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Demos Amiga Demoscene Archive Forum / Coding / memory stalls

 

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dalton
Member
#1 - Posted: 23 May 2008 12:47
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does anyone know the penalty (in cycles) for reading or writing data that's not in the cache? blizzard 1260/50
Kalms
Member
#2 - Posted: 23 May 2008 13:43 - Edited
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On the Blizzard 1260/50, transferring a cache line to/from fastram takes approximately 20 cycles.

Let's assume that you are doing an access which does not straddle a 16-byte boundary.

A memory read/write (for example "move.b (a0),d0" or "move.b d0,(a0)") causes 0, 1 or 2 line transfers depending on the exact contents of the datacache at that moment.

- if the line you are attempting to access is already in the cache, the read/write goes directly against that cacheline, no fastram access involved
- if the line is not in the cache, it has to be read in from fastram; the CPU pipelines stall until this transfer is completed and then the pipelines continue
- if the newly read-in line replaces a dirty cacheline, that cacheline will (transparently) be written out to fastram afterward. This is done in parallel with CPU pipeline operation so you only notice this if you cause another cache miss before the writeback is complete.

Read chapter 5 in the 68060UM for details.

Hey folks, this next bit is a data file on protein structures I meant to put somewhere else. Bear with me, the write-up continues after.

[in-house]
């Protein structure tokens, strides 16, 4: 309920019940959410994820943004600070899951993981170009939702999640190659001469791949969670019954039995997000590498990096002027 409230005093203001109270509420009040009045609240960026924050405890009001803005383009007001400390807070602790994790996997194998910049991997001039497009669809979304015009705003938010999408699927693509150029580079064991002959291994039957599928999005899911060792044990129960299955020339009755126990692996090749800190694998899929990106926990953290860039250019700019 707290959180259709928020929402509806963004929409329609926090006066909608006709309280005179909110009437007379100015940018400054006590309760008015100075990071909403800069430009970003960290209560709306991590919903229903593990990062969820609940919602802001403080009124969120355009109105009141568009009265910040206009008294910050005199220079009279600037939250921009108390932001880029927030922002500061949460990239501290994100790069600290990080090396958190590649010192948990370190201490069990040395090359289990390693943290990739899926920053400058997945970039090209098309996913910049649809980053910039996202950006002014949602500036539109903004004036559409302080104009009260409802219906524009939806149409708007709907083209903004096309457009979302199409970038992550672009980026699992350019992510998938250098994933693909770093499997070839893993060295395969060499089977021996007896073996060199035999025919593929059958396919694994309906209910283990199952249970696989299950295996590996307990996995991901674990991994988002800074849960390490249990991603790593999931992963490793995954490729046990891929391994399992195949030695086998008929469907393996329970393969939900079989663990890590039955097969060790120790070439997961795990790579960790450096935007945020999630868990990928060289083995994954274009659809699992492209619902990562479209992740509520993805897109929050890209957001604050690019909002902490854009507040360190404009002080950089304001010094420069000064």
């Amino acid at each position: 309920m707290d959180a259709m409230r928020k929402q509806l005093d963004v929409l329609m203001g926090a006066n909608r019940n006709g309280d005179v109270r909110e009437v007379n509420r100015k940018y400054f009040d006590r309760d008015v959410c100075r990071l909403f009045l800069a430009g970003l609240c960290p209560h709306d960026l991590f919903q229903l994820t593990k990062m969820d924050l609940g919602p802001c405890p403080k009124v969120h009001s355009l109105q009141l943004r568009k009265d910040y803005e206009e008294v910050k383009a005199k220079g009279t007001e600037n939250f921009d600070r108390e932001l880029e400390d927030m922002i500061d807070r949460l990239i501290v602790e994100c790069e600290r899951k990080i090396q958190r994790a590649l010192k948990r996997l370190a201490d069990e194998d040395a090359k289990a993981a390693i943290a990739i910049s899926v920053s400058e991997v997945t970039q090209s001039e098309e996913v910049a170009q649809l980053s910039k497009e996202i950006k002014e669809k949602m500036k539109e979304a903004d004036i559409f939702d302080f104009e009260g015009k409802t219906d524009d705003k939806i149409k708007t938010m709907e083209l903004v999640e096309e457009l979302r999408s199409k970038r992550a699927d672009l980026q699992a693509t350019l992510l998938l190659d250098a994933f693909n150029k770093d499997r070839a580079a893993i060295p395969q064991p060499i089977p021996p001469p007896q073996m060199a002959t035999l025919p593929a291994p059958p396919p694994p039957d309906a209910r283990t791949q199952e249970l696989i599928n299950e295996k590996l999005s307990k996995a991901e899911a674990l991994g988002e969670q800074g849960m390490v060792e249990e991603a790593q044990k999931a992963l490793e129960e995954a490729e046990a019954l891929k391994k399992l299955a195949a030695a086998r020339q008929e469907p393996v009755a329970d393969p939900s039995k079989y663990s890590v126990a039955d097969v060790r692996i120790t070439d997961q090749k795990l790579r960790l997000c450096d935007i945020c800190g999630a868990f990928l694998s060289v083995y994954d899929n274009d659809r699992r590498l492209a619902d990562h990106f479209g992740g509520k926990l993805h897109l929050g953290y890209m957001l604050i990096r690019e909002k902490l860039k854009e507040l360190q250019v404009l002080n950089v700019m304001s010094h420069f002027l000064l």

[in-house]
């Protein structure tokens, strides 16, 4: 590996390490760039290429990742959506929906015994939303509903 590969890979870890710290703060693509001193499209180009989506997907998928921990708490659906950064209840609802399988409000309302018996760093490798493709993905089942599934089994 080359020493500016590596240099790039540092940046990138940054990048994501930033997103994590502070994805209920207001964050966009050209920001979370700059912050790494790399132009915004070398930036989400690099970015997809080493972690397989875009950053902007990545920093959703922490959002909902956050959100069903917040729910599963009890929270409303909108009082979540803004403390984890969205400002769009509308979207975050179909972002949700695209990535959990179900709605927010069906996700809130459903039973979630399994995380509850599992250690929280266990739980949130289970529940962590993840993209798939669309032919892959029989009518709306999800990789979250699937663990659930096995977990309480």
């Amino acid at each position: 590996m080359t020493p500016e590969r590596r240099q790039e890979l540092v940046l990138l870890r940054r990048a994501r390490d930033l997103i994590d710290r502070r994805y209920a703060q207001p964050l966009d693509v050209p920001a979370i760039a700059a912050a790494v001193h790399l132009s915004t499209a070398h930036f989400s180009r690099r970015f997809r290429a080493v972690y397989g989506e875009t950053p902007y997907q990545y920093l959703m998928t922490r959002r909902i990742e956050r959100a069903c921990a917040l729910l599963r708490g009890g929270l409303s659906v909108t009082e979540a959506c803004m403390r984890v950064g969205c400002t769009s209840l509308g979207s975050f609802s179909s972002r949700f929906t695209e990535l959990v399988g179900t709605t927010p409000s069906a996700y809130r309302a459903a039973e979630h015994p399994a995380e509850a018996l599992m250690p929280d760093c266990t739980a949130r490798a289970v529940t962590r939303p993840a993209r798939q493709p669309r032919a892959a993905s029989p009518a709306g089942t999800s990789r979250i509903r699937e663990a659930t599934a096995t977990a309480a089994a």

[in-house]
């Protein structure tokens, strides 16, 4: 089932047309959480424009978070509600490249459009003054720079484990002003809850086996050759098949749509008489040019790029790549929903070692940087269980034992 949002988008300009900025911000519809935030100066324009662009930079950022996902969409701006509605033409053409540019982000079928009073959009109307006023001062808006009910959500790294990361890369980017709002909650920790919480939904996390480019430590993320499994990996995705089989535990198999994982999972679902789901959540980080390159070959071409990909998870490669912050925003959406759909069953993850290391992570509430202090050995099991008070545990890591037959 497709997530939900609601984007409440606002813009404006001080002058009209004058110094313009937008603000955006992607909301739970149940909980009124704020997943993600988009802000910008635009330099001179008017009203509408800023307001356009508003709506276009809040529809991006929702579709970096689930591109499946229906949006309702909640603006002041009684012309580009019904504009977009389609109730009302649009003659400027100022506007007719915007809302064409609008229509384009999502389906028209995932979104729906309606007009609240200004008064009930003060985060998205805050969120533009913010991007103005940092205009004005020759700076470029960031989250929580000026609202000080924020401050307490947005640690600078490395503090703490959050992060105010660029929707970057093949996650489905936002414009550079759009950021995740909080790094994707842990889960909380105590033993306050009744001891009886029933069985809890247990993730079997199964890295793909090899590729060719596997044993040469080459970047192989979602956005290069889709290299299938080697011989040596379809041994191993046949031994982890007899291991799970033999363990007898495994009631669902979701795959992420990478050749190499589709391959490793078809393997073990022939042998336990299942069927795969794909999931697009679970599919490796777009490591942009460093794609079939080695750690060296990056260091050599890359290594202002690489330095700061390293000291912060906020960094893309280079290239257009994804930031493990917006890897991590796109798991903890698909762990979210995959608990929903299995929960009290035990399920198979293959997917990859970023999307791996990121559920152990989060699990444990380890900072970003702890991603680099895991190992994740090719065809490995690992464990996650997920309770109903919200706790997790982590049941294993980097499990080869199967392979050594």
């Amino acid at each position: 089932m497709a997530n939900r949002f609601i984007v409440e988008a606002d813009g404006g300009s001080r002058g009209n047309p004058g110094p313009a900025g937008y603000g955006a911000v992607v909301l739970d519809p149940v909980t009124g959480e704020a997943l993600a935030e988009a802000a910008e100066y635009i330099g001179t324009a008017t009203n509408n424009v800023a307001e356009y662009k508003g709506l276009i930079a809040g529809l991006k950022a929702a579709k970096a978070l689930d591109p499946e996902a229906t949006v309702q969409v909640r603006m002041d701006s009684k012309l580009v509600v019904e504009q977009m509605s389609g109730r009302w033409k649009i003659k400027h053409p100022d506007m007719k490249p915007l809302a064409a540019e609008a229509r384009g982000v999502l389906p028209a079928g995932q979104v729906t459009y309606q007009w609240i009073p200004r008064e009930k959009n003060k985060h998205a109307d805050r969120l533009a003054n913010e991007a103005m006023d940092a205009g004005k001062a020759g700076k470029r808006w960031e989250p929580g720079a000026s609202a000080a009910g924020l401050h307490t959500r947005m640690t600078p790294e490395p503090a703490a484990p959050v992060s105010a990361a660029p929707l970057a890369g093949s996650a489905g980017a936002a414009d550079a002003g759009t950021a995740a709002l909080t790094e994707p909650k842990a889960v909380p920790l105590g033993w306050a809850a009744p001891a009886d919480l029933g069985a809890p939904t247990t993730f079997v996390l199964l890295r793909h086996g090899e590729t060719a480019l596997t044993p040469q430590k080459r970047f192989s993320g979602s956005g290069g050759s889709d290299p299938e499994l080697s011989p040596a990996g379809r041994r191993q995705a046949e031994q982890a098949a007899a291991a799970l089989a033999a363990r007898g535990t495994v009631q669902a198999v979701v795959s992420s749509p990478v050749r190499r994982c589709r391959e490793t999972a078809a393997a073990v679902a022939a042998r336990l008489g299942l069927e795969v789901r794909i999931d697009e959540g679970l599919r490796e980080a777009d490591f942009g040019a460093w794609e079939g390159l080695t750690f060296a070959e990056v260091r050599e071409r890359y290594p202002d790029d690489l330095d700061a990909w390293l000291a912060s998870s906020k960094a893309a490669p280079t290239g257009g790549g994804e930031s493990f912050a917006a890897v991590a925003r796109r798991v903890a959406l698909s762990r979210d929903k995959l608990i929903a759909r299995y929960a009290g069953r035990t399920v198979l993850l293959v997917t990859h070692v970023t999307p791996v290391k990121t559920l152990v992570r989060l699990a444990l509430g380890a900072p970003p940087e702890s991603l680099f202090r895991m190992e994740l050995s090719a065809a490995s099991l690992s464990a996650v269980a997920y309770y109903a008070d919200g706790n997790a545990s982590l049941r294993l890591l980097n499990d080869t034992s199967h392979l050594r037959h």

Kalms
Member
#3 - Posted: 23 May 2008 13:46
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oh, wait, I forgot: when a read miss occurs the CPU will continue pipeline processing as soon as the requested data is available (that is, before the entire line has been fetched from fastram).

Beware of data accesses which cross a 16-byte boundary, they are expensive.

Again, 68060UM has the full story.
dalton
Member
#4 - Posted: 23 May 2008 14:20
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Is there any way to make use of the wasted cycles? I've always assumed that program execution would continue during the line fetch, as long as there are no data dependencies.

If the pipelines are stopped I suppose it would make sense to peek the first word of the needed line some time in advance..
Kalms
Member
#5 - Posted: 23 May 2008 17:37 - Edited
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Simple example:

Let's assume that fetching a cacheline takes 16 cycles, 4 cycles for each longword in the cacheline.

The datacache is empty

a0 = $10000000 - in fastmem

Now,

	move.l	(a0),d0


will trigger a cacheline fetch. This will occupy the bus for 16 cycles. The CPU pipelines will pause until the requested set of data is available. That set of data is available after the 1st longword has been fetched. Thus, the CPU pipelines will pause for 4 cycles.
During the next 12 cycles, if you touch that cacheline or cause a bus transaction, the CPU pipelines will pause until the entire cacheline has been read. See 68060UM for details.

So this loop is good:

	move.l	(a0)+,d0
	calculations...
	move.l	(a0)+,d 0
	move.l	(a0)+,d0
	move.l	(a0)+,d0


and this loop is also good:

	tst.b	16(a0)
	move.l	(a0)+,d0
	move.l	(a0)+,d0
	 move.l	(a0)+,d0
	move.l	(a0)+,d0
	calculations...


while this loop is a bit slower:

	move.l	(a0)+,d0
	move.l	(a0)+,d0
	move.l	(a0)+,d 0
	move.l	(a0)+,d0
	calculations...


But generally, what makes the most difference is: 16-byte align your datastructures and make sure that they are as small as possible.
dalton
Member
#6 - Posted: 23 May 2008 19:16
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thanks alot for those tips!

 

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